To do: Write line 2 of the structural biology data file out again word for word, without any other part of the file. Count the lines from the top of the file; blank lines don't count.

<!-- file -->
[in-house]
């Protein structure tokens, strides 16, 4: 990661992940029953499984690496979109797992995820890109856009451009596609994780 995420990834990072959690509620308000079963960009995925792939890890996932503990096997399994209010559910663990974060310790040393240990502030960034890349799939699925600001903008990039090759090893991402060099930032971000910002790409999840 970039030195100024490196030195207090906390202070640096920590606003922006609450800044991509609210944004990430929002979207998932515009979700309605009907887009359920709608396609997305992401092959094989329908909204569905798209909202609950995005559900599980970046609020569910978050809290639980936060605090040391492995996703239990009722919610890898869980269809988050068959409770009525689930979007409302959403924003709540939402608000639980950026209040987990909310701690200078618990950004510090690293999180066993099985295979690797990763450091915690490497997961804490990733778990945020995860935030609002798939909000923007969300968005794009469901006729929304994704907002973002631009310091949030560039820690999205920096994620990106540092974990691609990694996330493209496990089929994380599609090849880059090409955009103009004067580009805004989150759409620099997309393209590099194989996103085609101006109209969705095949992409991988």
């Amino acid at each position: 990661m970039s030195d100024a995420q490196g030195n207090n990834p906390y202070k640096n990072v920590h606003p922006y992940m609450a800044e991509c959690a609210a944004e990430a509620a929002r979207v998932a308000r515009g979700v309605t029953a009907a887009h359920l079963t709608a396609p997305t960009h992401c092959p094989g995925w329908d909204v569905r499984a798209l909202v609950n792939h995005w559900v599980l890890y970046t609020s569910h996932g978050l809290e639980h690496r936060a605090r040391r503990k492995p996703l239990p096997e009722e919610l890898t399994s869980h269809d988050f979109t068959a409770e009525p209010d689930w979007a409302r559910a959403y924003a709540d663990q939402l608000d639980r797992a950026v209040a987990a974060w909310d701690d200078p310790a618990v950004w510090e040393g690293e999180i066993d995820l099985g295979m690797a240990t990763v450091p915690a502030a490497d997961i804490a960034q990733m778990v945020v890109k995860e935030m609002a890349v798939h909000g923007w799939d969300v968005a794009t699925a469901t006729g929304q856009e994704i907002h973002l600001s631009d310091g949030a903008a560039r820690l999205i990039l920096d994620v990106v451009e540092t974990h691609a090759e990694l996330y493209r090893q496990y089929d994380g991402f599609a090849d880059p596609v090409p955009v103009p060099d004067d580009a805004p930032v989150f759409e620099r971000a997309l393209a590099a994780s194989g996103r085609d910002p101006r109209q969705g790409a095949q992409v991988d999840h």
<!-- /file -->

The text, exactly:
């Protein structure tokens, strides 16, 4: 990661992940029953499984690496979109797992995820890109856009451009596609994780 995420990834990072959690509620308000079963960009995925792939890890996932503990096997399994209010559910663990974060310790040393240990502030960034890349799939699925600001903008990039090759090893991402060099930032971000910002790409999840 970039030195100024490196030195207090906390202070640096920590606003922006609450800044991509609210944004990430929002979207998932515009979700309605009907887009359920709608396609997305992401092959094989329908909204569905798209909202609950995005559900599980970046609020569910978050809290639980936060605090040391492995996703239990009722919610890898869980269809988050068959409770009525689930979007409302959403924003709540939402608000639980950026209040987990909310701690200078618990950004510090690293999180066993099985295979690797990763450091915690490497997961804490990733778990945020995860935030609002798939909000923007969300968005794009469901006729929304994704907002973002631009310091949030560039820690999205920096994620990106540092974990691609990694996330493209496990089929994380599609090849880059090409955009103009004067580009805004989150759409620099997309393209590099194989996103085609101006109209969705095949992409991988």